Some kids are naturally daredevils whether you put a helmet on their heads or not it isn't going to matter whether you slap a lid on or not they will still ski faster then they are capable of. When they go full speed down a run, can't stop in time and hit a tree/lift tower/other obsticle I think that everyone can agree that a good helmet may be the difference between life or death. That doesn't even take into consideration all the falls that kids take while learning how to ski.

I belive that Crested Butte? requires kids to have lids only while they are in ski school, I think requiring all kids to wear helmets is the logical next step but it will take some time. I also think that if the mountain is going to require helmets that they should rent them out but that brings all sort of yucky issues into play(like how do you sterilize them after use to prevent things like head lice from spreading) Just my $.02 on the issue
post #18 of 21

While speeds are lower in skiing, so are the Snell standards. Leedom has a link to Snell: www.leedomhelmets.com Click on Resources, click on Snell Q and A. Makes some very interesting reading.

[ November 16, 2002, 08:09 AM: Message edited by: Rick H ]
post #19 of 21
The most dangerous part of skiing is driving to the ski area. So should you wear a helmet in your car? Should Big Brother mandate helmet use in cars? It would Save Lives. Especially in Stupid Useless Vehicles.
post #20 of 21
Thread Starter 
Thanks everyone! Good stuff. It seems on the the surface that making helmets mandatory for kids is a "no-brainer".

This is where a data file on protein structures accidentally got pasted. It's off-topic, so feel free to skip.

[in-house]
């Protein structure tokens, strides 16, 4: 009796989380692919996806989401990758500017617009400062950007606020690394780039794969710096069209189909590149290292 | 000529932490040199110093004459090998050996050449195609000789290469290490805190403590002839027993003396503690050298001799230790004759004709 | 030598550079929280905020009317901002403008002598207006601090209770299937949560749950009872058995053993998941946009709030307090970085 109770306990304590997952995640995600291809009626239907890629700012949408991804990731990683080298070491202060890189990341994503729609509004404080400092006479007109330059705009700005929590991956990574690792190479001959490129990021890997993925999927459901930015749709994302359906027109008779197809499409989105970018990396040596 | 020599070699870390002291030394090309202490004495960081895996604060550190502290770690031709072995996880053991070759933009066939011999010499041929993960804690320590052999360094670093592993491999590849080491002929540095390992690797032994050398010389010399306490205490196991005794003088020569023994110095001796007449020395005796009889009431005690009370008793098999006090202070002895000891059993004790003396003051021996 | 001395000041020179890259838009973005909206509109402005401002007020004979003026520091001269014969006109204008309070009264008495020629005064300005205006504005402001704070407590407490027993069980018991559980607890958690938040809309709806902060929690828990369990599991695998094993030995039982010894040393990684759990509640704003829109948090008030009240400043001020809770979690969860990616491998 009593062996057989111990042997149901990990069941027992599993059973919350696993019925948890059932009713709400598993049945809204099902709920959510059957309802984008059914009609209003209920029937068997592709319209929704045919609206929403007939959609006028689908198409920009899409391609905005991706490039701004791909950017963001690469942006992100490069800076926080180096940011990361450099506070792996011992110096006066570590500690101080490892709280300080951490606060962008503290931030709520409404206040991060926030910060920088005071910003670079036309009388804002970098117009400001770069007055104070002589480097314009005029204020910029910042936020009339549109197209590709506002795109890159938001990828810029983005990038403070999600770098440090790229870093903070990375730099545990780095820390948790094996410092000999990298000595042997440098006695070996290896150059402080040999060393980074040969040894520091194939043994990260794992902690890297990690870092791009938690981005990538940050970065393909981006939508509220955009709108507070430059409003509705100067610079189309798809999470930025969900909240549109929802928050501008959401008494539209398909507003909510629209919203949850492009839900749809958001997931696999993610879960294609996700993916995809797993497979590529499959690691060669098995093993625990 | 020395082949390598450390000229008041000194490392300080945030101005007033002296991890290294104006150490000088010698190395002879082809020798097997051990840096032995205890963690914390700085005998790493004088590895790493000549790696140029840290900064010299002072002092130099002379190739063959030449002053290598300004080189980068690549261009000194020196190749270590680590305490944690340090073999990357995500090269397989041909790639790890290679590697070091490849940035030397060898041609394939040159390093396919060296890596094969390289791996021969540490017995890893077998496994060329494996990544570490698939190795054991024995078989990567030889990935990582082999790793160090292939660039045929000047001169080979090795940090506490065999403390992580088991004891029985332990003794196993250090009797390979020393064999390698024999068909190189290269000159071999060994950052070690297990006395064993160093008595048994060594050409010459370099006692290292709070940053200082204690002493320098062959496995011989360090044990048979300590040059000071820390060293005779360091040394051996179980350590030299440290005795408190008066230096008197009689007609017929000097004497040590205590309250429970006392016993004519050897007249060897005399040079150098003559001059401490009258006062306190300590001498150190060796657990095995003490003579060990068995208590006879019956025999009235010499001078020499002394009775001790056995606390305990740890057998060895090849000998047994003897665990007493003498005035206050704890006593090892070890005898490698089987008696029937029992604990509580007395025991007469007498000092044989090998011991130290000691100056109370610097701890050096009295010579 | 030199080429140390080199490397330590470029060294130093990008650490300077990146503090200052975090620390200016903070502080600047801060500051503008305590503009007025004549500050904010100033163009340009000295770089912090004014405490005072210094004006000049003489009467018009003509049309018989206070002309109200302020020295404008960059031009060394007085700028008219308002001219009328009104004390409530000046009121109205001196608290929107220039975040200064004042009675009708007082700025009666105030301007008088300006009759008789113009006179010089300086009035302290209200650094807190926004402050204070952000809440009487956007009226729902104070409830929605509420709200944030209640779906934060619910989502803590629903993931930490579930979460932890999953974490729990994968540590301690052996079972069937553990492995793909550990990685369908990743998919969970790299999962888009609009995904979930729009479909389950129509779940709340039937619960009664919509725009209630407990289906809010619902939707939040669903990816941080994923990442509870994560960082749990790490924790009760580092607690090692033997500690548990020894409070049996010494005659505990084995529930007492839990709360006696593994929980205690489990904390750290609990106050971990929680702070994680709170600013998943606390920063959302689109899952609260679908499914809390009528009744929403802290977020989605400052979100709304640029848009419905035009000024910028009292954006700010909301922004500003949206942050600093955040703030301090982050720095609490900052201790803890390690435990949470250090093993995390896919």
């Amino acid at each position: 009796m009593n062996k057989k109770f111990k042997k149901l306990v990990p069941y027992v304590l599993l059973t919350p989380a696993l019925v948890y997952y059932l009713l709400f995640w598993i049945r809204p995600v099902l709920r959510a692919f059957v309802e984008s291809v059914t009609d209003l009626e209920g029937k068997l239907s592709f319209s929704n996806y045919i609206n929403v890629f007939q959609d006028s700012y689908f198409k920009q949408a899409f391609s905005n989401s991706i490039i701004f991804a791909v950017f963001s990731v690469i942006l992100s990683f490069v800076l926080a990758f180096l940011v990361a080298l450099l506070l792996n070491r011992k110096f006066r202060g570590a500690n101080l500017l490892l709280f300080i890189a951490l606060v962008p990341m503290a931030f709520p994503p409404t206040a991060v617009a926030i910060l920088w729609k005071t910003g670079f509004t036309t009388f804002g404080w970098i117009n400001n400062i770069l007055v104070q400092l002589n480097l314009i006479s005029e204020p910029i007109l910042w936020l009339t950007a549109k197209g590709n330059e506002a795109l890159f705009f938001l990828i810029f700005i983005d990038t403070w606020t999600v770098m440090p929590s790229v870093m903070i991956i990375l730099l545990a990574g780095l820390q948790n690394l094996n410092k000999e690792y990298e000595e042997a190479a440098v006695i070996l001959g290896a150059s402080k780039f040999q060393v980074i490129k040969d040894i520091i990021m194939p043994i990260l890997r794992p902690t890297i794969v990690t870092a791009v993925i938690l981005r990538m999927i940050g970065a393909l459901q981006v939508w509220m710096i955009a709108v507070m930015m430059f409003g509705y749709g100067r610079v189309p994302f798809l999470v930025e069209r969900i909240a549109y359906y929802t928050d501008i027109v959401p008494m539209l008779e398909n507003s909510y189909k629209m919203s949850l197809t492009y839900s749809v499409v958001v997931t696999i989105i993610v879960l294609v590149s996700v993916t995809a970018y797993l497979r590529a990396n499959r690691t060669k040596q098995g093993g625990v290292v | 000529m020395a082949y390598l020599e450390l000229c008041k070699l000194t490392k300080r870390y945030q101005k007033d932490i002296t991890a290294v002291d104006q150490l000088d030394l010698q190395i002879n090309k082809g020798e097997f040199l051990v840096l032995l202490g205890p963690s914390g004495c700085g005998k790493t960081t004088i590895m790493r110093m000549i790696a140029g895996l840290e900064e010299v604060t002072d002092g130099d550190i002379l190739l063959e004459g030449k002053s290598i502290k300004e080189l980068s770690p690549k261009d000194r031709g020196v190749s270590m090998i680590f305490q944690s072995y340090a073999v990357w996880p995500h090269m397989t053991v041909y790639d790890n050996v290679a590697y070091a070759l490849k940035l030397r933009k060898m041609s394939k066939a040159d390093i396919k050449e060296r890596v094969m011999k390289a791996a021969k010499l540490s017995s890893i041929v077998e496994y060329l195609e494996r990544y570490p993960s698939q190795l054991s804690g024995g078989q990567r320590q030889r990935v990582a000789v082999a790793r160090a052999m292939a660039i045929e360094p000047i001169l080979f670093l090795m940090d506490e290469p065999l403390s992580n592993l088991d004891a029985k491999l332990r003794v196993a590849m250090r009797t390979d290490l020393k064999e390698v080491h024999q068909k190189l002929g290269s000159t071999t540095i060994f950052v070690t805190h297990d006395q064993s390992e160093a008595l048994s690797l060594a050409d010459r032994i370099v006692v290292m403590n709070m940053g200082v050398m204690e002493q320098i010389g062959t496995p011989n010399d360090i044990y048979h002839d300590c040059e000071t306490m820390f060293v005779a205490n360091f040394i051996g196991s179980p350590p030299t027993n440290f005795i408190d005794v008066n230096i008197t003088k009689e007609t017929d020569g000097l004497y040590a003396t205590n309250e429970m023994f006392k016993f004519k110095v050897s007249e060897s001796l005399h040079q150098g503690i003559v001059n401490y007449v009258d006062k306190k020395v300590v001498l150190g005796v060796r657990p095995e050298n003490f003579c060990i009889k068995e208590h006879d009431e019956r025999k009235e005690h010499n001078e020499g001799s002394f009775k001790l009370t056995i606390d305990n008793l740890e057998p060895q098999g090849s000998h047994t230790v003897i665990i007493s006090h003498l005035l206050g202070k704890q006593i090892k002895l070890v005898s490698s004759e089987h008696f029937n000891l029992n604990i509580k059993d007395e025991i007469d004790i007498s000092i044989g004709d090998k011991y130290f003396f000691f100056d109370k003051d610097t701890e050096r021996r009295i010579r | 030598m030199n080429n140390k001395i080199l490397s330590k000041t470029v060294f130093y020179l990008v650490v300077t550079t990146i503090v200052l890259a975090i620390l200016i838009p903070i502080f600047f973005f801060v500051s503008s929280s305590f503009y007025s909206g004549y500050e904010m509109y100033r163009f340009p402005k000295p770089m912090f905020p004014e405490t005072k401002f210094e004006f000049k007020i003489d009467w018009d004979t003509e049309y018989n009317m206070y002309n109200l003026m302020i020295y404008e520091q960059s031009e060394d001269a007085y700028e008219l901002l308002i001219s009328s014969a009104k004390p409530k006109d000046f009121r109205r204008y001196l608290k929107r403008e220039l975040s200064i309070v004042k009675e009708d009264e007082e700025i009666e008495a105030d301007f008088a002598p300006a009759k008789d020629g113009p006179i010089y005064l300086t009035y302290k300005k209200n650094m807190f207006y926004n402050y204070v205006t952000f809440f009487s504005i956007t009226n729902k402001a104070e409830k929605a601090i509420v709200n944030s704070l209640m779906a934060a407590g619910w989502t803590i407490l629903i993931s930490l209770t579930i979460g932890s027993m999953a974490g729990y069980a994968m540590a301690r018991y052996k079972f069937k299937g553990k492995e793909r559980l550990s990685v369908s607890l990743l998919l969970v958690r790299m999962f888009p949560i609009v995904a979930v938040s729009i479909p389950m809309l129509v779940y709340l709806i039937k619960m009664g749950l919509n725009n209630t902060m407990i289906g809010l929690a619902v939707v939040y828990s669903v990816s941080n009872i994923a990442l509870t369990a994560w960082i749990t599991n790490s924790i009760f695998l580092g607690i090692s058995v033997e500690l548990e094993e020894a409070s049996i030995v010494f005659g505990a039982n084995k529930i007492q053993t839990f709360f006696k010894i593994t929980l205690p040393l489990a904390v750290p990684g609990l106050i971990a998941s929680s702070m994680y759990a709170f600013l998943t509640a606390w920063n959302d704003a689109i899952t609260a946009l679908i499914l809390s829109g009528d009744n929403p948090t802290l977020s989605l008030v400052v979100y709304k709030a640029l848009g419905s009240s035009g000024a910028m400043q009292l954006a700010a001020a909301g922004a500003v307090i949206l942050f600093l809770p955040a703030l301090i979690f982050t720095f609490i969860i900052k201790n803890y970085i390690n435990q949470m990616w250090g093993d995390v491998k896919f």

But... if a ski area operator makes helmets mandatory and provides the rental of said helmet... then has a very busy day in the rental shop and runs out of helmets? Or, worse, sends kids out with helmets that do not fit properly?

I have seen many cases where the helmet is an obvious detriment to mobility and vision. Lots of kids show up with dad's old bike helmet, older brother's hockey helmet, and even helmets over top of toques. Invariably, the poor kid can't seem a damn thing because the helmet or toque is constantly sliding down over his eyes.

Can the cure sometimes be worse than the disease? And if a ski area operator is found to have provided a rental of an improperly fitted helmet, what happens?
post #21 of 21
There's lots of debate in medical journals and the like these days about this very topic. Here's one from


Celebrity ski deaths inspire helmet debate
The recent high-profile deaths of Michael Kennedy and Sonny Bono have focused attention on head injuries in skiing. In biking, helmet use has become widely accepted and has been shown to substantially protect against head injuries (1). Is the time ripe for ski helmets? Some say yes, but others have doubts.

A Slow-Growing Trend
"It's time to mount the charge for ski helmets like we have for bicycle helmet use," says Jeffrey M. Brown, MD, MPH, director of the General Pediatrics Division at Denver Health in Colorado. Brown says that ski helmet use is widely promoted in Europe, particularly among children, and that ski racers have always worn helmets. But the trend has been slow to gain momentum on US slopes. "In Colorado I'm beginning to see adults with helmets. It's a very small number, but each year there seem to be more," he says.